Why Cars Rarely Crash into Buildings in the Netherlands

This week, I’m sharing a YouTube video I found from Koos Looijesteijn’s newsletter explaining why cars rarely crash into buildings in the Netherlands.

The video thumbnail is horrifyingly click-baity, even though the video itself is good and worth watching.

The part I’m really interested in is the process and approach taken by the government that resulted in the solution.

Instead of (or aside from) accusing the driver of being drunk and throwing them in jail, the government also explored how the design of the road can be changed to reduce the overall likelihood of such accidents happening.

The video talks about how North America is big on personal responsibility, and how that places a lot of the blame on individuals rather than on corporations or governments. That doesn’t sit right with me. Politicians, public servants and large corporations ought to take pride and responsibility for our built environment.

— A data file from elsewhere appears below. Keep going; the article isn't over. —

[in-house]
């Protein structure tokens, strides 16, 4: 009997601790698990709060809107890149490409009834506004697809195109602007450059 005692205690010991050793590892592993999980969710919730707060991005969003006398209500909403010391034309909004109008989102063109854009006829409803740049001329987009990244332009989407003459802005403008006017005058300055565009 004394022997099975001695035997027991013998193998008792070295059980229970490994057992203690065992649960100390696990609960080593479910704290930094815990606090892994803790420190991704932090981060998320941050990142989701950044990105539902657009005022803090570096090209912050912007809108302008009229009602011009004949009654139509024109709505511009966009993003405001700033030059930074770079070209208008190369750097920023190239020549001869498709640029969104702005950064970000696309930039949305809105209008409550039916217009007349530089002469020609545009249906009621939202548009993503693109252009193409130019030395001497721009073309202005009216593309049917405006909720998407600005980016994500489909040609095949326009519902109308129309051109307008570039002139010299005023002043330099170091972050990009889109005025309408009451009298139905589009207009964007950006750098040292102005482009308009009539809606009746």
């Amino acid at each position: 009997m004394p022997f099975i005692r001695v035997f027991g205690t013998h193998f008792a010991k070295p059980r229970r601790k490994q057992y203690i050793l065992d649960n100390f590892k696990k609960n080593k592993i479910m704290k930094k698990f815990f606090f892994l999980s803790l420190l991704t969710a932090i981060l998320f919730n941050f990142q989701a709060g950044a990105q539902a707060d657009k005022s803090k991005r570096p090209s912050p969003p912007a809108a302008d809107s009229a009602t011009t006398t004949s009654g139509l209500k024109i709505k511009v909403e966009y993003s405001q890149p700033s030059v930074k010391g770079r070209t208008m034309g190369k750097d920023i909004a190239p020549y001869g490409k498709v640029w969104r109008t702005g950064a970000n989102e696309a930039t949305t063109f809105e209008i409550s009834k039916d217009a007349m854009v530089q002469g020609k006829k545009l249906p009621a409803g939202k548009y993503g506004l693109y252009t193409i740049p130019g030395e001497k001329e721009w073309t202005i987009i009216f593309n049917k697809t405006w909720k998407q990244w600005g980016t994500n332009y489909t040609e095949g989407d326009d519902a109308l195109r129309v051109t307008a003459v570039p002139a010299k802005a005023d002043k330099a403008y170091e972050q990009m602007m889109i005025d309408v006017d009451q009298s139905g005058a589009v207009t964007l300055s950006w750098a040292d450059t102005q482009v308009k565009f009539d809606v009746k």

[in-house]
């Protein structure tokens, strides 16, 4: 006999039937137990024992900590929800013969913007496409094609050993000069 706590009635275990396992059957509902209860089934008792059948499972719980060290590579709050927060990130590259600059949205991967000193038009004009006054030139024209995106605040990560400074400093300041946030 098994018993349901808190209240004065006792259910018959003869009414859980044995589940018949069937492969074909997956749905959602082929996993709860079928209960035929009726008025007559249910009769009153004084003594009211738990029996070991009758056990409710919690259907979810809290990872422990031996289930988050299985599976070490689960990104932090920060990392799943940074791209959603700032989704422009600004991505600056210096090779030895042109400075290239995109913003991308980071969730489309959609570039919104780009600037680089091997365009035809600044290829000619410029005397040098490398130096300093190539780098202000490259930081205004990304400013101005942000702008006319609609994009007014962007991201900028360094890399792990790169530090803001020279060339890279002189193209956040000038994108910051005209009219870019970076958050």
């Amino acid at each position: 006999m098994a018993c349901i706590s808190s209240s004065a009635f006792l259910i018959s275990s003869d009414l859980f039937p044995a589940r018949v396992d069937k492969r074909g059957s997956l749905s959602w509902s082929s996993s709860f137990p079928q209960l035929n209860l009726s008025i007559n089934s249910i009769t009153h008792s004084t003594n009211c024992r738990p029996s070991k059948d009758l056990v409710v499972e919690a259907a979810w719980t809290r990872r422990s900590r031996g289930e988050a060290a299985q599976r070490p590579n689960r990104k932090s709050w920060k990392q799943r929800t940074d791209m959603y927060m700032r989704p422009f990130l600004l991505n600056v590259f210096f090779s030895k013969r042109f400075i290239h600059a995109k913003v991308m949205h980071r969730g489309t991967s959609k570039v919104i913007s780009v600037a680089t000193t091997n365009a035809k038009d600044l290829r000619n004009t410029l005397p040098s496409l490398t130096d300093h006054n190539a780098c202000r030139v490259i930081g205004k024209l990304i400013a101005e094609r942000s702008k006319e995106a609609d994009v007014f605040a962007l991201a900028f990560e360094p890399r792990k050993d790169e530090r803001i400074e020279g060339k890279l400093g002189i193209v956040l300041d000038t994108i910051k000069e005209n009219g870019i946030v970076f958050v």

I really like this idea of multiple levels of responsibility, and I think it’s how a well-functioning society ought to operate. Sure, we could debate all day about how to apportion the right amount of responsibility, but that’s beside the point and scope of this post.

To me, the main thing is that each entity should approach a problem with a “how can I help?” attitude to begin with; rather than trying to reduce liability and avoid admission of guilt at all cost. When that happens, nothing gets done and the commons is ruined for everyone.

For example, corporate campaigning led people to wrongly believe that America has a frivolous lawsuit/litigious society problem that in turn resulted in an erosion of consumer rights in the country over time.

Here’s another example: in 2004, BP created the concept of carbon footprint to shift climate change responsibility from big oil to consumers.

To be honest, I’m not particularly interested in getting outraged by evil companies and governments fucking over people.

What I am interested in is the idea that countries, like the Netherlands, have systems in place which allow their governments to actively improve the lived experiences of their citizens.

Wouldn’t it be nice if we lived in a world where all countries and corporations were built like that?

Seeya next Monday,


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